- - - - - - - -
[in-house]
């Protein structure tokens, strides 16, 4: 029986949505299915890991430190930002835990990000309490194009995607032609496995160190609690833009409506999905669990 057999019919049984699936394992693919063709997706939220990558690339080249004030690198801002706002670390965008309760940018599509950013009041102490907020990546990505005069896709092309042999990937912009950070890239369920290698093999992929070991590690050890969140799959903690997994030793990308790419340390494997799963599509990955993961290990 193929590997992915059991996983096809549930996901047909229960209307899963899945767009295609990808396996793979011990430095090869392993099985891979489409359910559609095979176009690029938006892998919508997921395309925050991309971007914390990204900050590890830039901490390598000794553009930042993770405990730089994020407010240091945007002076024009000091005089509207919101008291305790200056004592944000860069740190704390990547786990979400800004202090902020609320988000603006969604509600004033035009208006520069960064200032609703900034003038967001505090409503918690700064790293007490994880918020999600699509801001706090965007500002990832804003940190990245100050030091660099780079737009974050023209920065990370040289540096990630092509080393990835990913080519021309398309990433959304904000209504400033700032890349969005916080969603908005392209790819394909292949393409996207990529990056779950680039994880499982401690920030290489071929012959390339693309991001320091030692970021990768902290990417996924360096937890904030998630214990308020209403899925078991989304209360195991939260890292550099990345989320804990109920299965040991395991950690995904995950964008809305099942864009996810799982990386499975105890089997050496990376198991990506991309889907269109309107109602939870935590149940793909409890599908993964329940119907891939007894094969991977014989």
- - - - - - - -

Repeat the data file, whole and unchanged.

[in-house]
């Protein structure tokens, strides 16, 4: 029986949505299915890991430190930002835990990000309490194009995607032609496995160190609690833009409506999905669990 057999019919049984699936394992693919063709997706939220990558690339080249004030690198801002706002670390965008309760940018599509950013009041102490907020990546990505005069896709092309042999990937912009950070890239369920290698093999992929070991590690050890969140799959903690997994030793990308790419340390494997799963599509990955993961290990 193929590997992915059991996983096809549930996901047909229960209307899963899945767009295609990808396996793979011990430095090869392993099985891979489409359910559609095979176009690029938006892998919508997921395309925050991309971007914390990204900050590890830039901490390598000794553009930042993770405990730089994020407010240091945007002076024009000091005089509207919101008291305790200056004592944000860069740190704390990547786990979400800004202090902020609320988000603006969604509600004033035009208006520069960064200032609703900034003038967001505090409503918690700064790293007490994880918020999600699509801001706090965007500002990832804003940190990245100050030091660099780079737009974050023209920065990370040289540096990630092509080393990835990913080519021309398309990433959304904000209504400033700032890349969005916080969603908005392209790819394909292949393409996207990529990056779950680039994880499982401690920030290489071929012959390339693309991001320091030692970021990768902290990417996924360096937890904030998630214990308020209403899925078991989304209360195991939260890292550099990345989320804990109920299965040991395991950690995904995950964008809305099942864009996810799982990386499975105890089997050496990376198991990506991309889907269109309107109602939870935590149940793909409890599908993964329940119907891939007894094969991977014989």